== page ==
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Vol. 26 No. 3
May-June 2004

Conference Call | Reports from recent conferences and symposia 
See also www.iupac.org/symposia

Emerging Issues in Analytical Chemistry

by Ryszard Lobinski

The IUPAC Congress brings together eminent scientists from all over the world and is a landmark event in chemistry. It is also an invaluable source of ideas for IUPAC if divisions can attract participation of key scientists in their working meetings at the associated General Assembly. This was demonstrated by a mini-workshop on New Challenges for Analytical Chemists in Genomics, Proteomics, and Genetically Modified Organisms (GMOs) held on 10 August 2003. The workshop was organized by the Analytical Chemistry Division and included in its annual division committee meeting held at the IUPAC General Assembly in Ottawa.

The speakers who graciously accepted invitations to the workshop were Dr. Aled Edwards, director of the Genomic Consortium, University of Toronto; Dr. Jim McLaren; director of the Chemical and Mechanical Standards, National Research Council, Ottawa; and Dr. Heinz Schimmel, IRMM, Geel, Belgium.

Aled Edwards discussed the increasing role of mass spectrometry in the multibillion-dollar industry of identification and prediction of disease states. He evoked the need for standardization of analytical mass spectrometric methods, qualitative fingerprinting, and quantitative determination. Jim McLaren and Heinz Schimmel discussed the needs for accurate measurements of DNA in view of the increasing role of genetically modified organisms and regulatory trends.

A very positive outcome from this workshop was the identification of three potential projects: “Standard Definitions of Terms Relating to Mass Spectrometry,” “Comparison of the Terms: Preconcentration/Sample Preparation as Used in GMO Analysis and in Classical Analysis,” and “Terminology Related to Analytical Chemistry of Metal Forms in Biological Systems: Metallomics.” The formation of a task group for the first topic was coordinated by Kermit Murray (Louisiana State University), and the project has already been approved by the division (in print page 23). Proposals are currently being drafted for the latter two topics.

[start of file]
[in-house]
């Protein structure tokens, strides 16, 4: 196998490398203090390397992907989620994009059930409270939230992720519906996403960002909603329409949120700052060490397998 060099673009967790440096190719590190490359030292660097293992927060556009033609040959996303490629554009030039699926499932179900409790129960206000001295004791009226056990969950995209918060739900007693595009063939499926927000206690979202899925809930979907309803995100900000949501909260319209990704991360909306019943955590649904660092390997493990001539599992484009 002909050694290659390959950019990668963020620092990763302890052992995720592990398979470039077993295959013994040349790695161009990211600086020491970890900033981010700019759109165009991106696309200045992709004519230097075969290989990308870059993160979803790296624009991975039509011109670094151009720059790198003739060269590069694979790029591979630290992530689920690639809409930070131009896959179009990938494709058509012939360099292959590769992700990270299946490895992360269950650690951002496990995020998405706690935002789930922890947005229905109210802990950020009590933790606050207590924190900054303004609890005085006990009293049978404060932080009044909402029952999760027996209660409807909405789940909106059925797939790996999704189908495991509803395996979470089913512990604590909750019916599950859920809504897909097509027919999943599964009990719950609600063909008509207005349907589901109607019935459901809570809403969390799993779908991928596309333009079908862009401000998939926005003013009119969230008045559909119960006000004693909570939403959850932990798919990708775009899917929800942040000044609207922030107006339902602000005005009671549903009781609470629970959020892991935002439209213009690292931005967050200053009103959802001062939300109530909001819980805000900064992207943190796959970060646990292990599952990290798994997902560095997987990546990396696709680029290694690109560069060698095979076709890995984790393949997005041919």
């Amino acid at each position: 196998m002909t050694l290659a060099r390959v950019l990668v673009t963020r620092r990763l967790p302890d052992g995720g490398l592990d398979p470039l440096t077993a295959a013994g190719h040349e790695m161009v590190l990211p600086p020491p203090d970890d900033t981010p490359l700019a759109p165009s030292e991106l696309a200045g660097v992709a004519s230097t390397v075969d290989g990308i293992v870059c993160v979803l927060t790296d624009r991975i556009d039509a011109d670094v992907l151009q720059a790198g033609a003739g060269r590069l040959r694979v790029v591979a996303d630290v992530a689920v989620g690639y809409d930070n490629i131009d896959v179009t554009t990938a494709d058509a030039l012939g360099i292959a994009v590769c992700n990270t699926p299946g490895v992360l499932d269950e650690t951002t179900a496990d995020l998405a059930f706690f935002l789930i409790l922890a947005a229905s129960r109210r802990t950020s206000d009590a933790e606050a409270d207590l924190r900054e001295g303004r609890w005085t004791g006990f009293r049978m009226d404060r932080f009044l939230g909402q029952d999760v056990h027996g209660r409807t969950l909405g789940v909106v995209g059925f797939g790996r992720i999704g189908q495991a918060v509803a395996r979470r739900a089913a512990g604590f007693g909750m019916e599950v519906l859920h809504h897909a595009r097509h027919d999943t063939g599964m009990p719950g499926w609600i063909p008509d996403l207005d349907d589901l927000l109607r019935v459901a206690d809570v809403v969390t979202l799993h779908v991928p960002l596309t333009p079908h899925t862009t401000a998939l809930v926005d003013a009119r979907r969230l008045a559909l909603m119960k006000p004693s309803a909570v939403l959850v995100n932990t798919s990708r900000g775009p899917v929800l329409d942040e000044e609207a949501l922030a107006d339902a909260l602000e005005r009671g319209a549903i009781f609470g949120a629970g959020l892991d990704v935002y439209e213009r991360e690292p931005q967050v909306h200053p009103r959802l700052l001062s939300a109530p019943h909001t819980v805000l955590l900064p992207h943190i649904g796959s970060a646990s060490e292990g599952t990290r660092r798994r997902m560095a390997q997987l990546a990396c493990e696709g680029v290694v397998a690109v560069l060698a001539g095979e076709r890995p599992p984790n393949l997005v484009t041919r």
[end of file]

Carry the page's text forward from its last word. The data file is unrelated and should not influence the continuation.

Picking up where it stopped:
Building on the success of this workshop—more recently and in the framework of the Analytical Chemistry Division Committee Meeting—a workshop was held 16–17 February 2004 in Vienna on Emerging Issues in Metrology in Chemistry. The meeting was opened by W. Burkart (deputy director general of the International Atomic Energy Agency) and A. Fajgelj (chair of IUPAC Interdivisional Working Party on Harmonization of Quality Assurance). It attracted an additional 17 participants, mostly representing IAEA.

Five lectures were given by invited speakers and IUPAC members. Robert Wielgosz, head of the Metrology in Chemistry department at the International Bureau of Weights and Measures (BIPM), presented a lecture on key comparisons at BIPM: purpose, examples, mutual recognition arrangement, and calibration and measurement capabilities. This was followed by a presentation on metrological traceability and measurement uncertainty concepts by Paul DeBiévre (IUPAC). Leslie Pendrill (secretary of the IUPAP Commission on Symbols, Units, Nomenclature, Atomic Masses and Fundamental Constants) gave a physicist’s view on future needs for metrological traceability and Otto Loesener-Diaz (industrial development officer at United Nations Industrial Development Organization [UNIDO]) presented UNIDO activities in metrology and related issues. The symposium finished with a review of metrological traceability in special fields presented by Manfred Groening (head of the Isotope Hydrology Laboratory at the IAEA) and A. Fajgelj.

The mini-symposium was a welcome learning event. Metrology in chemistry has been identified, together with continuing efforts in the field of quality assurance, as one of the focal areas for the Analytical Chemistry Division medium-term plan. The basic aim of the workshop was to inform committee members and other participants on the status of the field and current international initiatives. In parallel this workshop provided an excellent opportunity to present and discuss the background and plan for the IUPAC proposal for the International Council of Science grant program 2005. Moreover, this workshop helped strengthen the existing cooperation among IUPAC, IUPAP, and IAEA and also to expand it to UNIDO. After the event, a courtesy visit was paid to D. Liang and O. Loesener at UNIDO to discuss the possible involvement of UNIDO in the IUPAC proposal submitted to ICSU on “Metrological Traceability: A Fair Basis for Trade.”

Both of these experiences have encouraged the Analytical Chemistry Division to work more constructively with the next IUPAC Congress scheduled in Beijing in August 2005. Keeping in touch with the emerging needs of analytical chemistry is one of the main objectives of the division.

Any questions/comments/suggestions should be addressed to the division officers; see web site below.

www.iupac.org/divisions/V/index.html


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